1BrianTan1yHey Dan, I think this is a brilliant example. I think this and the Solar Roadways are the best examples listed here. I This article you cited is pretty good: [] Maybe a few EAs should test out using this Carbon for Water example or Solar Roadways at a giving game (vs. other Giving Green or Founders Pledge charities) next time!
Introducing High Impact Athletes

Johannes and I have debated this at length before, but I'd like to make a plug for the utility of providing recommendations for offsets, as we do at Giving Green. I agree with Johannes that offsets are likely much less effective in the fight against climate change than donations targeting systemic change, such as moving policy or technology. (Though I'm less confident about putting any numbers on this difference, which feels like an exercise in extreme guesswork.)  

That being said, I do think that providing recommendations in the offset space is likel... (read more)

Five New EA Charities with High Potential for Impact

Hi Milan,

I can't speak for CE, but we at Giving Green have looked a bit into Wren.

Some thing I like about Wren:

  1. They seem to have put some thought and extra effort into picking offsets they think are better than normal. 
  2. They have a nice interface and good publicity, so hopefully that will crowd some money into funding good projects. 

Some things I don't like about Wren:

  1. I fundamentally disagree with the idea that measuring a 'carbon footprint' and then offsetting this footprint is a meaningful and productive way to fight climate change. People shoul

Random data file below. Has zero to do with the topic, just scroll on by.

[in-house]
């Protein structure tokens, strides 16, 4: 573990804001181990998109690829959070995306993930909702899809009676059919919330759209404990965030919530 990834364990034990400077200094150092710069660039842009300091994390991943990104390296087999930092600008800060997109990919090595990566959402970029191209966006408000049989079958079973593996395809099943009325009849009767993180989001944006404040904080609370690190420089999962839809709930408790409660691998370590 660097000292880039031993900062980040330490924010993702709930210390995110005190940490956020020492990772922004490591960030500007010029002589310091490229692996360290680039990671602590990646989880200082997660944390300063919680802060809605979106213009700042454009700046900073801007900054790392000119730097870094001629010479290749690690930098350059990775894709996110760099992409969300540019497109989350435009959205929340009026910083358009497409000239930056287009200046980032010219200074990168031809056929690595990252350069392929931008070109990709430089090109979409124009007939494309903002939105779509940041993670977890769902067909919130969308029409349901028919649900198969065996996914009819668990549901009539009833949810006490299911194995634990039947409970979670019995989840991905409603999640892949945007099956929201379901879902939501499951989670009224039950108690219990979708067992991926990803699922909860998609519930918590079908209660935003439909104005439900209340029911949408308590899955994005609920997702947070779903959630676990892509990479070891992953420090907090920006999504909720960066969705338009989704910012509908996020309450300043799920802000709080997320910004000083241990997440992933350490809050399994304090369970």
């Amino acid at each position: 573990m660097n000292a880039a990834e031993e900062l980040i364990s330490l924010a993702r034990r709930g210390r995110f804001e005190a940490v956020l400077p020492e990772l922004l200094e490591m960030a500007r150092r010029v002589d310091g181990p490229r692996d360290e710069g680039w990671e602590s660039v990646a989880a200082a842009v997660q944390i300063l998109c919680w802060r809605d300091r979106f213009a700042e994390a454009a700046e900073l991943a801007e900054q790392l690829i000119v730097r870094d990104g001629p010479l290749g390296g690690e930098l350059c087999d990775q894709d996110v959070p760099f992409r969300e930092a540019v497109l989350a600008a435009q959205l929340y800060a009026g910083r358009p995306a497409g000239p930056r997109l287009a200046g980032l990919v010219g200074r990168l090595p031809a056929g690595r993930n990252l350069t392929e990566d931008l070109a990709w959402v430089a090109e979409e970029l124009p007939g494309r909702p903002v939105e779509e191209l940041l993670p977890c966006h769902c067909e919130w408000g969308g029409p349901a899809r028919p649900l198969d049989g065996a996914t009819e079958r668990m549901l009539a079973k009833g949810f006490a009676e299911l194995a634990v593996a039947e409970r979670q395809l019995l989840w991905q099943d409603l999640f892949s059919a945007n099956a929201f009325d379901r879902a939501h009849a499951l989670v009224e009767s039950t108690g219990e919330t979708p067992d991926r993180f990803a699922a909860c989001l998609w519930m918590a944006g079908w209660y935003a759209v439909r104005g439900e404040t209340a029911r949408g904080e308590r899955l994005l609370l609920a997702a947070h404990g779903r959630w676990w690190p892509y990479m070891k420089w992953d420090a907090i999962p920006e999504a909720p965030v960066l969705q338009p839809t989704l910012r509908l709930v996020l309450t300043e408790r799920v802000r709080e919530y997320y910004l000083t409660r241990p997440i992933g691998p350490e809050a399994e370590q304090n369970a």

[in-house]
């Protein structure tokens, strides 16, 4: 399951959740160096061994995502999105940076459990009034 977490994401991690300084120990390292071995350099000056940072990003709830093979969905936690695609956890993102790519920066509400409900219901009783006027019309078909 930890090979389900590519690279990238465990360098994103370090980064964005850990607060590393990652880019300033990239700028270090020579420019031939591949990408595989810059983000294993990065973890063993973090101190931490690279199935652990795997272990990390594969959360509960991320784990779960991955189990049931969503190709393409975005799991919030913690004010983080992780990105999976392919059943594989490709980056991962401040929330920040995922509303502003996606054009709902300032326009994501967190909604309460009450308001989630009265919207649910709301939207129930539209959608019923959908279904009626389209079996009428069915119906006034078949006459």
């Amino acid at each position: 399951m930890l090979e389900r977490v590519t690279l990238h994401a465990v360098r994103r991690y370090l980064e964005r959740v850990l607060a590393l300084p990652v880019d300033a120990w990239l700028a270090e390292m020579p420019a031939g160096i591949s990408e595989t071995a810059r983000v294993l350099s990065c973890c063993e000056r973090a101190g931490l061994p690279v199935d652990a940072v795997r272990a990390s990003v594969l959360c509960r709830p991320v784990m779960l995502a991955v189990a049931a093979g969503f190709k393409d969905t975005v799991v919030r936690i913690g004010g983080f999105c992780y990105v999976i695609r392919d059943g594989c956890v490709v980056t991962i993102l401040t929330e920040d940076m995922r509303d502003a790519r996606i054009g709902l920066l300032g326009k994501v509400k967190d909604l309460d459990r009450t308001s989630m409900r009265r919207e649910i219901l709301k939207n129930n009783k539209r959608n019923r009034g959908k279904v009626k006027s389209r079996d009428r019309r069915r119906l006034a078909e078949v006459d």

... (read more)
Five New EA Charities with High Potential for Impact

Hi Maria, thanks for the note. I understand the point you're making, but I think the case of forestry and cookstoves are really quite different.  The difference is that with clean cookstove (or really any project that improves energy efficiency), you permanently remove demand for energy, which is not reversible. 

Let's take a classic impermanence example around forestry offsets. A project works for a year to conserve a hectare of forest that would have been counterfactually cut down . They are issued X carbon credits for this conservation, and sel... (read more)

Five New EA Charities with High Potential for Impact

Hi Everyone, Dan from Giving Green here. Just a note that we'll be doing a big re-launch of our website and product (with recommendations for the 2020 giving season!) in about a month's time. We're looking forward to sharing more details of our strategy in a post here around that time. In the meantime, happy to answer questions here or chat with interested parties.

One of recommended carbon offsets is BURN. If I understand correctly, BURN provides households with more efficient stoves, which allows them to use less wood or charcoal for cooking. So carbon that would otherwise be in the atmosphere as CO2 remains in the form of trees. On the other hand, Giving Green does not recommend forestry offsets:

Of particular concern is “permanence”, which refers to the fact that in order to keep CO2 out of the atmosphere, trees must stay alive for many years. This adds an additional layer of uncertainty to any fores
... (read more)
What should EAs interested in climate change do?

I know I'm a bit late to this topic, but at Giving Green ( we are trying to answer specifically this problem. We're building on excellent previous work (like that at Let's Fund and Founder's Pledge) to do a comprehensive analysis on giving, investment, and volunteer options to fight climate change. The work is still very early, but there is a lot coming in the pipeline so stay tuned. For now, we have a few recommendations in the offset market.